Raven_pic5Ravan: With …And I Mean It! I was neck and neck with Bruce Springsteen in radio play, but then the record company folded and gave my contract to RCA. The people at RCA were corporate and non-personal. In the late ’70s and early ’80s everything got mass-produced. They wanted everything to sound just like the thing that sold before. I knew I’d have to leave to do my own thing. The inspiration for my label, Polish Records—Polish, like the nationality—was the aggressive, creative, and profitable British punk label Stiff, which put out albums by Nick Lowe, Elvis Costello, Richard Hell, and others. For Polish, I went out and found the talent. We really pushed Polish’s lineup and successfully sought distribution deals.

Rumpus: Why did the label go down?

Ravan: There was too much drug action in that office. We were being watched by the DEA and I was being wiretapped at my office and my apartment. My lawyer advised that I leave immediately and shut down the label.

Rumpus: Wow. I understand your addiction had become pretty bad at that point.

Ravan: Yes, and it stayed bad for a while.

Rumpus: You started getting clean in 1990, and then you were diagnosed with lung cancer. The doctor gave you only a few months to live, but you pursued a second opinion. The treatment worked, and your sobriety stuck. As I think about your solo catalogue, I’m struck by the recurring themes in your music: hunger, need, chance, and survival. Can you tell me a bit about how sobriety has affected you as an artist?

Ravan: I was afraid to sing for fifteen years. I had so associated performing with drinking and drugging. They had given me a character, the badass who ate nails for breakfast. Drinking gave me fight.

Rumpus: How did you move past that?

Ravan: I went to Canada to perform a year after sobriety and I slipped. I had to stop singing until I knew that alcohol and drugs were no longer a part of my life, so I didn’t sing for many years. Then, after a long absence from singing, I made my first recording in 2007. I did the lead and all the background singing. I had to re-introduce myself, in my own head, to sing again. You know, start from the beginning. It’s all about feelings.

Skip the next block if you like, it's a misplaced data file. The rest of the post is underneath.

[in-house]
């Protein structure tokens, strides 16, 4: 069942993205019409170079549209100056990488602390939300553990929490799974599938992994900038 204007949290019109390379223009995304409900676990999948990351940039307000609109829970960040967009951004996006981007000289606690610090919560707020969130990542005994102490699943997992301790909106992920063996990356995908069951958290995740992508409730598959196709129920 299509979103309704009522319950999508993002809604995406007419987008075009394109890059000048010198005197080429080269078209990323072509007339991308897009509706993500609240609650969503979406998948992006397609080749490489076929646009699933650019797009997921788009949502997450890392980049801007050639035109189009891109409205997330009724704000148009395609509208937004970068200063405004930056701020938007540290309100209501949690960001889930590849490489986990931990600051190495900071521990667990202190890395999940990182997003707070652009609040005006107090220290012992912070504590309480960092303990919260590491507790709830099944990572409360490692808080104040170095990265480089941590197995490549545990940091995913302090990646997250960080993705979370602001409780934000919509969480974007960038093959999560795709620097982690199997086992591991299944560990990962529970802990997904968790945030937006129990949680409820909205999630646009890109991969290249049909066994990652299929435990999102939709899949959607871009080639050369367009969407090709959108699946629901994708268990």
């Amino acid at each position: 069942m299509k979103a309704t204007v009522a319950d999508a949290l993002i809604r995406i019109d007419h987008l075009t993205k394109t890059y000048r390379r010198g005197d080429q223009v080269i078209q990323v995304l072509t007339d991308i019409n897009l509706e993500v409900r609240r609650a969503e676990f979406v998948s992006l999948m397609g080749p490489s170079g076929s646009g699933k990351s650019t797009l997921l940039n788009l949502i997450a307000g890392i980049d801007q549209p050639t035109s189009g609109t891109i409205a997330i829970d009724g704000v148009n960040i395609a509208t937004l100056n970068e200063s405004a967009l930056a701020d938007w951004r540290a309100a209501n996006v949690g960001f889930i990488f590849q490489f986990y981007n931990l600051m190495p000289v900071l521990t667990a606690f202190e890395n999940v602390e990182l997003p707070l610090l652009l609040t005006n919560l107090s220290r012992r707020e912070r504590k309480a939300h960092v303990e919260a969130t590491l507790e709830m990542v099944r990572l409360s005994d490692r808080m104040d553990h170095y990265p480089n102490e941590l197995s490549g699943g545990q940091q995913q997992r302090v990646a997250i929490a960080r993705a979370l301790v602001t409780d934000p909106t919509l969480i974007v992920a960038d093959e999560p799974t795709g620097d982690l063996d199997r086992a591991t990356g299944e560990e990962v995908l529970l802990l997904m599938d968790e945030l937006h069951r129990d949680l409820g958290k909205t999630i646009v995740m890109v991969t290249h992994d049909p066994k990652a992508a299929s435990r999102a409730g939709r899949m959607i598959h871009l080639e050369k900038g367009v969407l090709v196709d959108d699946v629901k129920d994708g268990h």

Listen to that never-before released recording of Ravan singing, “God Only Knows” (iPad/iPhone users click here):

 

Ravan: This song is where my soul lives, my childhood roots. Later on, I found out this song was also Marvin Gaye’s childhood favorite. I flipped out when I read that.

Rumpus: You’ve put out a lot of songs that are more directly autobiographical, and reference the various chapters and experiences of your life. In the liner notes for your song, “202 Rivington Street,” which was recorded live at The Bottom Line in 1981 and released last year on your album For Fans Only, you ask listeners to forgive the flubs in your performance, which you attribute to drinking and drugging. But what I hear isn’t so much the mistakes as the raw emotional honesty. It’s like you’re saying, “This is where I am. This is where I’ve been.” Where are you today?

Hear Ravan perform that live version of “202 Rivington Street”:

 

Ravan: Now, when I perform, the thought of drinking and drugging never enters my mind. I live and love life, not booze and [being] under a rock. When I wrote that song I was pretty much bottoming, and I was at Media Sound Studios on 57th Street—I used to live across the street, and I was looking at my life, like what was I doing, where was I heading—and as I wrote that song I went through the different stages of my life. For example, the line “one nighters in cities I don’t remember,” that didn’t come from Rivington, but I came from Rivington.

So many people had said to me at some point, “You know, you’ve really come a long way,” and I thought, “Yeah I came from 202 Rivington Street, a fourth-floor tenement and all the goings-on of the Lower East Side in the ’50s.” I had come a long way from there to where I was when I wrote that song, and since then I’ve come a long way past that point, to where I am today. And I’m still going. I wouldn’t change a thing.

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Bonus Material

1. That’s Ravan singing a cameo on Lou Reed’s “Street Hassle” (Reed also sang the duet “Aye Co’lorado” with Ravan on Urban Desire):

2. While Ravan was on hiatus from recording, Jay Z sampled her version of “Whipping Post” for his song “Oh My God”:

3. Watch Stana Katic’s portrayal of Ravan in the movie CBGB, which Ravan praises… though she says it’s been a bit dialed down from the real thing:

 

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This interview has been edited and condensed. If you’d like to recommend someone for “Sound & Vision,” drop Allyson a line here

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All photographs courtesy of Genya Ravan.


Allyson McCabe writes and produces stories about music for NPR, The Brooklyn Rail and others. More from this author →